Unlike the classic urban core, typically situated on the convergence of natural features, edge cities usually grow along the stretches and near the intersections of interstates - frequently those that ring and bypass downtown areas. In this way, Silicon Valley may be considered an edge city that sprawls along interstate 101 between San Jose and San Francisco and interstates 680 and 880 between San Jose and Oakland. According to Garreau, an edge city:

Regarding the latter quality, an online essay from the La Jolla Institute puts it best: "[Edge Cities] are classically post-Historic." In other words, unlike cities which possess multiple layers of history, edge cities hasten to create spaces of community in a vacuum where none have emerged organically. Themed restaurants and faux-architecture offer partial-pasts in environments too busy to allow real ones to form.

In his chapter "Boston: Edge City Limits," Joel Garreau explores the development of edge cities as ecologies dependent upon five critical factors. The first, insurmountability, simply indicates that physical and social factors push edge cities into the vacuum where growth can occur. It is for that reason that the Boston "beltways" are less concentric circles than ever expanding arcs heading away from Boston Harbor. Large-scale growth is impossible on the water, so it must head west. The second factor, affordability, demonstrates how edge cities follow the availability of housing. Conversely, they fail where inflation outstrips wages. Boston in the 1980s offers an alarming vision of Silicon Valley in the next decade as workers must live further and further away from their jobs, so far that it makes little sense for many to stay. Those who do are frequently zoned into housing so dense that their homes resemble nineteenth century tenements:

Freeway City The third factor, mobility, refers to the ease of workers trying to get around town. The fact that mobility is almost always defined according to the needs of automobiles certainly shapes the design of public life in edge cities. In Boston, New York, and other urban cores, mobility is nearly impossible during the workday. Thus, edge cities thrive to the degree that they can accommodate more and more vehicles. The fourth factor, accessibility, naturally follows the third: an edge city cannot be too remote from urban resources - either physically or electronically. No matter how inexpensive it may be to live in, say, Montana, an edge city cannot be excessively distant from a major airport or cell phone connection. The fifth factor, "nice", refers to the tangible and not-so-tangible quality-of-life quotient: how "nice" would life be if a firm situated its new headquarters in a particular location? How willing would the location's inhabitants be to risk their "nice" locale for the sake of a new company and its benefits? As we will see, Cisco Systems' plans to develop South San Jose illustrate the "nice" debate neatly.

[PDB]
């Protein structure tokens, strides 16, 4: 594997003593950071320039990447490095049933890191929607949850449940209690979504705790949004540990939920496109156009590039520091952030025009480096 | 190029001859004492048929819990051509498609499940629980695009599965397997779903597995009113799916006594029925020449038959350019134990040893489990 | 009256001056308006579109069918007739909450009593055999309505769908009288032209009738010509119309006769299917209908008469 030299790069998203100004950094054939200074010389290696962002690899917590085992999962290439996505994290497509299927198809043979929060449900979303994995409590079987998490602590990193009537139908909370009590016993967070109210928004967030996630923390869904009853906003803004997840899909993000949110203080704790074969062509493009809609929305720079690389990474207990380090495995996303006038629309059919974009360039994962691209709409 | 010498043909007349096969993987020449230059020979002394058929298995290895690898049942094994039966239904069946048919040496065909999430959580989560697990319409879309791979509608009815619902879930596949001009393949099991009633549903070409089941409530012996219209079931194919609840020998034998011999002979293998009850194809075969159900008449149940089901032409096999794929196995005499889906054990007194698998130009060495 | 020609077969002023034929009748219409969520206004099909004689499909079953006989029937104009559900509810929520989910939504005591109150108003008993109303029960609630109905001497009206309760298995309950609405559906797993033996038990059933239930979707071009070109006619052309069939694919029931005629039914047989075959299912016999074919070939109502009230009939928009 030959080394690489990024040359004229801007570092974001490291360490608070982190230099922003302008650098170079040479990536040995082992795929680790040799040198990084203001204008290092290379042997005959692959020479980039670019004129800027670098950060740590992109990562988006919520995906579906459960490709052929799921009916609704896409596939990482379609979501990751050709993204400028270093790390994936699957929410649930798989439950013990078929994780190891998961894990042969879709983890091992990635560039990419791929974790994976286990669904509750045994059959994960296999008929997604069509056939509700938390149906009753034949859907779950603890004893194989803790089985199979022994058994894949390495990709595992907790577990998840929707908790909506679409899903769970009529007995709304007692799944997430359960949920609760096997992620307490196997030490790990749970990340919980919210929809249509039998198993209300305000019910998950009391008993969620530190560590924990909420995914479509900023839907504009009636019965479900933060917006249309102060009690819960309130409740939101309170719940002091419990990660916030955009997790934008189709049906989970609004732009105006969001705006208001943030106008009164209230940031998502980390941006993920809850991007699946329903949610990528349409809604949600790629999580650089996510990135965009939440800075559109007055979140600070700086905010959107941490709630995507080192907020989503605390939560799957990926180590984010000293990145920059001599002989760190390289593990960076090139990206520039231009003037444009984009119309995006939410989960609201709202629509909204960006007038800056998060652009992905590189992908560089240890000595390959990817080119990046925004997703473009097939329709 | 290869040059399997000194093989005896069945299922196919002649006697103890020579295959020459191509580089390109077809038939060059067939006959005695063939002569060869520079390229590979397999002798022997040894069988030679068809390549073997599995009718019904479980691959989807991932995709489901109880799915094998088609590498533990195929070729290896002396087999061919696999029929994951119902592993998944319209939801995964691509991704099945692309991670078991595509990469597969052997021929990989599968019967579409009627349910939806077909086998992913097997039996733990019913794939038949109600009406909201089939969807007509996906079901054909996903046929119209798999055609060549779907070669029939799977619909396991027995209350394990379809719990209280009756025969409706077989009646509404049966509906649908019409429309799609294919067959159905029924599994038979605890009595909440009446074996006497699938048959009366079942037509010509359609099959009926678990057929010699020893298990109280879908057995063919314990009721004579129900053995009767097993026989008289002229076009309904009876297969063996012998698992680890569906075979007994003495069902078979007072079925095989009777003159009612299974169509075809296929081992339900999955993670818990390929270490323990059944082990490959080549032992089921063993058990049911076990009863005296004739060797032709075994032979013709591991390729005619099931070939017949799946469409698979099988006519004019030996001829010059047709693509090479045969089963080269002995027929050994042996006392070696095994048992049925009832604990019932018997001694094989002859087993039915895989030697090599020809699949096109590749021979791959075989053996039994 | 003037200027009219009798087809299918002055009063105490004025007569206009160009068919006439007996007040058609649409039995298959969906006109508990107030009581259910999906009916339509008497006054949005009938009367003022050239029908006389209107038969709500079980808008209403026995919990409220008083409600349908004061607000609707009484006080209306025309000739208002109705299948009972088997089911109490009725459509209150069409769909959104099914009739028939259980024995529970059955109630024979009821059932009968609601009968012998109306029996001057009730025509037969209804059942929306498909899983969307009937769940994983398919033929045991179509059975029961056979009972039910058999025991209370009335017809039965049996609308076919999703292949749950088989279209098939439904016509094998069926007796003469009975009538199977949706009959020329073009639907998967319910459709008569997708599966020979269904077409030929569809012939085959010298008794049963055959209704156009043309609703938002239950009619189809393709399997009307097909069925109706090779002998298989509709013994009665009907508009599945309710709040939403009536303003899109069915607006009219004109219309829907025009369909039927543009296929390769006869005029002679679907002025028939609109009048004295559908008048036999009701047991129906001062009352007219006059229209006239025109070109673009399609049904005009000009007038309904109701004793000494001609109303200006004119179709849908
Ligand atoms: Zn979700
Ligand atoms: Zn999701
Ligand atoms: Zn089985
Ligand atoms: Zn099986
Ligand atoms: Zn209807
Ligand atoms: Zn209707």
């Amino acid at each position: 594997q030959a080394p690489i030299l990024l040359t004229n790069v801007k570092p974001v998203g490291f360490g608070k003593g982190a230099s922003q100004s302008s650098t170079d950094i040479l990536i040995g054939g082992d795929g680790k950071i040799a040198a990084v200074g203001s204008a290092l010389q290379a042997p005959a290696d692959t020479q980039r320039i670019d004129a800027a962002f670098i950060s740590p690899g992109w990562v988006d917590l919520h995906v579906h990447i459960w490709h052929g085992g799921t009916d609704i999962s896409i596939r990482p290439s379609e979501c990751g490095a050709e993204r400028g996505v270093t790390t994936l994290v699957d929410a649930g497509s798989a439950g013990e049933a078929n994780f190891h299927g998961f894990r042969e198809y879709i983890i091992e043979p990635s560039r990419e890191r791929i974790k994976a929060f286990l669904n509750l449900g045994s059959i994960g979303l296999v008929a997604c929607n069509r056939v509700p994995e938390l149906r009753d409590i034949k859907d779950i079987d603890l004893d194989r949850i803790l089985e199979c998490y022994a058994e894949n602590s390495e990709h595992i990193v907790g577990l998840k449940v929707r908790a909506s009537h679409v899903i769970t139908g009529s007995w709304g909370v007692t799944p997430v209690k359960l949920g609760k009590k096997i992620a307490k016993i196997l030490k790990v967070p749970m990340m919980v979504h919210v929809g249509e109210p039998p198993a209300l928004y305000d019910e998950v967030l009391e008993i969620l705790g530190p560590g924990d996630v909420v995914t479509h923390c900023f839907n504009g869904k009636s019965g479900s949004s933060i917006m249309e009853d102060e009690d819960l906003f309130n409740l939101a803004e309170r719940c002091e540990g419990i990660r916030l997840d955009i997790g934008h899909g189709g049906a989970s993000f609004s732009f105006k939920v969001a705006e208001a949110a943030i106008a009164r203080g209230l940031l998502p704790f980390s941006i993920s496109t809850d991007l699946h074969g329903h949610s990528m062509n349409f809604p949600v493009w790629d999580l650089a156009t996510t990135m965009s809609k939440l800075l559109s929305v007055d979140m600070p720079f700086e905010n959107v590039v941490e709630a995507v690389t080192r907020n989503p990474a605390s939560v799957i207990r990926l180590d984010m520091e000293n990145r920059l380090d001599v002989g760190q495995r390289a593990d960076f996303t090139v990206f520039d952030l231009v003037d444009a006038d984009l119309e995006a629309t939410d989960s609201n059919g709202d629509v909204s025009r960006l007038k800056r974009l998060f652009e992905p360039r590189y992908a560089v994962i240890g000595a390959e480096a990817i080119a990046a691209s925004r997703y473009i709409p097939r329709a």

In the 1980s, edge cities such as those surrounding Boston grew quickly. Yet, despite being anchored in the new economy of computer hardware and software, many failed. How, Garreau asks, "could such a brainy, high-technology boom collapse" (p. 77)? The answer is the introduction of a fatal flaw, such as a lack of affordable housing that almost inevitably kills an edge city. Here, Mike Davis and Joel Garreau meet, despite their differing ideological standpoints. Urban life - whether at the core of a downtown metropolis, in the winding cul-de-sacs of a suburb, or along the freeway of a postmodern edge city - becomes rapidly dystopian once the ecological balance of those five factors is lost. For this reason, both Davis' and Garreau's theses will be even more essential when we explore Silicon Valley as tenuous public life in a forthcoming discussion.

Note 1

Note 2